Stepping into the Tarragon Theatre, a theatre where I personally have so much connective theatrical history with, was like coming home in a full-circle kind of way. It is one of the first theatres I worked in, in a matter of speaking, making it a part of my theatrical origin story, and I had not been back in over 35 years. So when one of the three characters inside this spectacularly fascinating and disconcerting play crawls out and begins telling us their complicated origin story, a tale that is an integral part of the overall thematic core of Ho Ka Kei’s (Jeff Ho) new coming-of-age play, Cockroach, I was struck by the intensity the lives within our collective and personal history and culture. An idea and web that entwines, tangles, and alters us as we grow, clawing and crawling forward into this complex world we inhabit, hoping to survive against all the odds stacked up against us. Some battle more. Some less.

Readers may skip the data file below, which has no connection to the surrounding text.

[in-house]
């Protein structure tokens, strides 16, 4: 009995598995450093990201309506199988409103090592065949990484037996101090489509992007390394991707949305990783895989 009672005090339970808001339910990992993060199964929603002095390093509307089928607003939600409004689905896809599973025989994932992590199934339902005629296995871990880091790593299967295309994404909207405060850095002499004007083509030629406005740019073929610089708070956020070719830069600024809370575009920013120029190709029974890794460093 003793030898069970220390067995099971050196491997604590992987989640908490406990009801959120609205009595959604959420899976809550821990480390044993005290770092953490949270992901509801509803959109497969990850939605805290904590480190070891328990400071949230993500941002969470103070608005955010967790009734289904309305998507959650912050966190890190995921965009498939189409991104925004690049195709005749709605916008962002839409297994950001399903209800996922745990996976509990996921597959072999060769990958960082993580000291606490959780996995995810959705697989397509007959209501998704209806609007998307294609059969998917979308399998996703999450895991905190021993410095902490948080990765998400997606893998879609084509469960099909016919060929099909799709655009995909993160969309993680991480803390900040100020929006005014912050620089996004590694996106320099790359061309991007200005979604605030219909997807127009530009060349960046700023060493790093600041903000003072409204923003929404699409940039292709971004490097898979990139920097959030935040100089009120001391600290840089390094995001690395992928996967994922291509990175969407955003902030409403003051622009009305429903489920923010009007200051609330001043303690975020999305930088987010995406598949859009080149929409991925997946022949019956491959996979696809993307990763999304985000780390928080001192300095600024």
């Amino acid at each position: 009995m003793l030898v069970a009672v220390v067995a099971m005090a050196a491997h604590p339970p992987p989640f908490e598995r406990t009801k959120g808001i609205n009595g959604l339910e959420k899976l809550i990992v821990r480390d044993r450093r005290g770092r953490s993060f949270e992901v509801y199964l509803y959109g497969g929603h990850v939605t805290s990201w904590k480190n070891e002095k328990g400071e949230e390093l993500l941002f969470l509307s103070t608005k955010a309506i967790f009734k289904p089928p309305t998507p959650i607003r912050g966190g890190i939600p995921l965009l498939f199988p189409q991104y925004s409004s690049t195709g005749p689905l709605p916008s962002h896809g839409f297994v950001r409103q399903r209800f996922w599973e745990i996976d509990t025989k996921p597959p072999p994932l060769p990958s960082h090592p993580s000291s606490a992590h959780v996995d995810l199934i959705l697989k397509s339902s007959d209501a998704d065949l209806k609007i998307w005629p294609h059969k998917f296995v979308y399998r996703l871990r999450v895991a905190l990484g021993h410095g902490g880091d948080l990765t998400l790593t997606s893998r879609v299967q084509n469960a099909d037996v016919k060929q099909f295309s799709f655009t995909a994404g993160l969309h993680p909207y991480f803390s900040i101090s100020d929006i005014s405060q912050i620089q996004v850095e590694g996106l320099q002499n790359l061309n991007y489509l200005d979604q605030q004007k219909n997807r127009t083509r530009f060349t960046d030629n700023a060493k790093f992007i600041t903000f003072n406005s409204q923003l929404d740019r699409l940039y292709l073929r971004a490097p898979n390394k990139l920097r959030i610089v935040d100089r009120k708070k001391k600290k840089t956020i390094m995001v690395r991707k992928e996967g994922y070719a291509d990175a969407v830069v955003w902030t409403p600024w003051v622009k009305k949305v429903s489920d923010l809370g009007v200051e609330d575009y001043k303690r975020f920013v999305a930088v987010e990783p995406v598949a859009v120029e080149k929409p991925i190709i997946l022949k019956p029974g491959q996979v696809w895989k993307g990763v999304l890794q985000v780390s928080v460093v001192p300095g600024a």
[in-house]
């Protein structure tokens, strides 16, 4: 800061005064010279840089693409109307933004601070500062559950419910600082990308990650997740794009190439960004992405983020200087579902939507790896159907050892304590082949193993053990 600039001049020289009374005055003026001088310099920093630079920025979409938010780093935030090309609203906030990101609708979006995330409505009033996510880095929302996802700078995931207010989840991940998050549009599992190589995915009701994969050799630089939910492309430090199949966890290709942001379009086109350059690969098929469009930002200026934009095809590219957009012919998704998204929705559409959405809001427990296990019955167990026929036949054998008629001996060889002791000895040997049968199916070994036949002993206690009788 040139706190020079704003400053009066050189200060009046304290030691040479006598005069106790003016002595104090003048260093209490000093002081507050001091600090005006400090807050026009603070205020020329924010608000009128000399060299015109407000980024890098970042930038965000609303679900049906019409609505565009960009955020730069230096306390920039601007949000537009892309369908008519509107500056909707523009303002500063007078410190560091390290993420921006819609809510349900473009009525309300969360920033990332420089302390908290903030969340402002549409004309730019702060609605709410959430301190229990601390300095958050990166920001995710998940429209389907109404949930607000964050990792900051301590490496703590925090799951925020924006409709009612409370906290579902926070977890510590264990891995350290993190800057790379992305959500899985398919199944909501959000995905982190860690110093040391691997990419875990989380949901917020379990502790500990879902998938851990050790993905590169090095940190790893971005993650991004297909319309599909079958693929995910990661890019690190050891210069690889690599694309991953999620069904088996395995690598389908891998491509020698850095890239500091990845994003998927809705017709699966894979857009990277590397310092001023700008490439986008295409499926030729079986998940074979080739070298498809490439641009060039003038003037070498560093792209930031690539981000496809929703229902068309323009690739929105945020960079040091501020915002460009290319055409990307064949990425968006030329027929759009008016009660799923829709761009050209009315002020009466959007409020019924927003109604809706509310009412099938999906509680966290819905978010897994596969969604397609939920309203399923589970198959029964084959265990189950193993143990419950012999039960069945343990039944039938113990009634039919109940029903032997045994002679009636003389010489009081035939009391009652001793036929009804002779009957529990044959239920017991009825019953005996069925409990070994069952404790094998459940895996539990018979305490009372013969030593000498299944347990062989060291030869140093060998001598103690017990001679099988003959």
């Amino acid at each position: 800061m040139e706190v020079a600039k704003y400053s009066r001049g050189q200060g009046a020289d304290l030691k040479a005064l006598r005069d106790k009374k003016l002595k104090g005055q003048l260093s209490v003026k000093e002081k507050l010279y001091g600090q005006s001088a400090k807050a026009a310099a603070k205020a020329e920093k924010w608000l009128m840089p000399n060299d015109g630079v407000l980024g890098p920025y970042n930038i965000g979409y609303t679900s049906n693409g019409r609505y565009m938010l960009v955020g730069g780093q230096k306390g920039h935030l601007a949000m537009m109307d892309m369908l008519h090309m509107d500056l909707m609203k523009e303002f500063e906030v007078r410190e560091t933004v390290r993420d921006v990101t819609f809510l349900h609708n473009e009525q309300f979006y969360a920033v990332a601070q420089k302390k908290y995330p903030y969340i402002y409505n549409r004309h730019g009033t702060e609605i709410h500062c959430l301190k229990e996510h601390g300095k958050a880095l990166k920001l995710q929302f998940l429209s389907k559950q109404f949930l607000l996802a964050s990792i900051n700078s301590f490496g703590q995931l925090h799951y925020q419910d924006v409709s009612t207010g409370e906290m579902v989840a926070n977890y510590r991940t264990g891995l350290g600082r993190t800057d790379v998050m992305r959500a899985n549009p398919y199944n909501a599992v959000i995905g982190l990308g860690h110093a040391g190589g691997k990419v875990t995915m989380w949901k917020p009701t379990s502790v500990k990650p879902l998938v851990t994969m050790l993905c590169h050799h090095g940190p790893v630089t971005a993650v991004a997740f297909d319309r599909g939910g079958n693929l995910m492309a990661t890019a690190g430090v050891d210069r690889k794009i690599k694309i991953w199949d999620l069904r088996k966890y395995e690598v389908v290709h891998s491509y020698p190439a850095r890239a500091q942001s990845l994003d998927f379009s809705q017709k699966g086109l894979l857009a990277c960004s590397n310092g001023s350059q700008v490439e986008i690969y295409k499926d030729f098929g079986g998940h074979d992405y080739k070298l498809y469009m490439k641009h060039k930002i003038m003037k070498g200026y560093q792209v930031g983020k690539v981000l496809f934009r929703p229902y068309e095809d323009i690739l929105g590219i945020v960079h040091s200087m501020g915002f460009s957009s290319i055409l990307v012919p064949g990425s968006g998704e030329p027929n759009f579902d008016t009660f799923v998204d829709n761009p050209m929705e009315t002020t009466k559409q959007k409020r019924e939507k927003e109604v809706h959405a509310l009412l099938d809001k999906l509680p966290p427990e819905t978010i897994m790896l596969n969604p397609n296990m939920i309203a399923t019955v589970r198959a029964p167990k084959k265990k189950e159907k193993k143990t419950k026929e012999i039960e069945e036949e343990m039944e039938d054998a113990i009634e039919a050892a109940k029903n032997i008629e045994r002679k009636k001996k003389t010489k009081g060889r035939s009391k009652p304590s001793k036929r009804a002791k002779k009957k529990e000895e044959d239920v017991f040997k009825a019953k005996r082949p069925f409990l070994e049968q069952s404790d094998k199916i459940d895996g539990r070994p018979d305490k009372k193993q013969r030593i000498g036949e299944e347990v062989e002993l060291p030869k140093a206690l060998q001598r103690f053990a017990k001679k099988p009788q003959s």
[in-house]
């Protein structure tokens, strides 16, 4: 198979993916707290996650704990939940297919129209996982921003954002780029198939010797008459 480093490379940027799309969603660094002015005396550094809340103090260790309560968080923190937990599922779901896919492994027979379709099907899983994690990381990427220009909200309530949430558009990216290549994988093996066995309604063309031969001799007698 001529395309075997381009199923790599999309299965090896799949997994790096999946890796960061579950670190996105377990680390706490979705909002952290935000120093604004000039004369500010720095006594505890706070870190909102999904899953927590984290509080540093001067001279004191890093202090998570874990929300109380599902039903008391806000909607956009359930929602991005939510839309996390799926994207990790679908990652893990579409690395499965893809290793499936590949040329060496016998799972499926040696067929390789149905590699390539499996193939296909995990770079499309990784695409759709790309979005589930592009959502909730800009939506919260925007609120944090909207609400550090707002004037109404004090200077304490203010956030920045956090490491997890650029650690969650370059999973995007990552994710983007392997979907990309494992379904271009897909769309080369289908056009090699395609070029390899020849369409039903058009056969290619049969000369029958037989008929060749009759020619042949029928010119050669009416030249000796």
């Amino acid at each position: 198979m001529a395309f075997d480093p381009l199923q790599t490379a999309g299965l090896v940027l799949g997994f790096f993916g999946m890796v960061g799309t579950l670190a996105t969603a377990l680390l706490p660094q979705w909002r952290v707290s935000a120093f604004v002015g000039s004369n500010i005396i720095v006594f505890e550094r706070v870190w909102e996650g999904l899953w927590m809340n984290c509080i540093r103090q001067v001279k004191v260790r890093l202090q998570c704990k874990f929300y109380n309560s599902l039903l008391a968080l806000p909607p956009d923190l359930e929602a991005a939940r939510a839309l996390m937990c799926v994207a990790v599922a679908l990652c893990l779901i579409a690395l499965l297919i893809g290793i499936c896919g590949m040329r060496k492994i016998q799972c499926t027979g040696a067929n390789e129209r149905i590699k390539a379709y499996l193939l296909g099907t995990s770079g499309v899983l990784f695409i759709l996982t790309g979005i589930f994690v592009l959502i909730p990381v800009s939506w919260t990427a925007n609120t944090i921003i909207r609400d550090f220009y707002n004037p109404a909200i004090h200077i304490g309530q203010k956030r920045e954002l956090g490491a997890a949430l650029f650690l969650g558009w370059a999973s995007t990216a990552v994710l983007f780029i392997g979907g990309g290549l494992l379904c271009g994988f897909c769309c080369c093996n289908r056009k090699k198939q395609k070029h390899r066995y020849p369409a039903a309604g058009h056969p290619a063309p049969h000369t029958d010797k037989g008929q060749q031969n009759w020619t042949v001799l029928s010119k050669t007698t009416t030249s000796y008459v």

Now my story is cut from a very different cloth (one I might tell at a different time), not the soiled diaper that is the birthplace of ‘the Cockroach’, a solidly captivating character played to the nines by a deliriously enlivened Steven Hao (Factory/Outside the March’s Trojan Girls…). The catnip-smoking delivery is awe-inspiring, both in the intensely constructed humor and his clarity of self, as he meticulously recounts his ancestorial and personal history in touching detail. It transforms our perception of the ‘where’ and the ‘what’ we are collectively experiencing, thanks to the exceptional writing by playwright Ho (Iphigenia and the Furies (On Taurian Land); Antigone: 方; trace). It scratches and demands, wrapping our heads up in and around parallels and symbols that deepen and twist our consciousness into knots so complicated and distinct that we can sometimes get snarled up and trapped within. But hopefully, find our way out.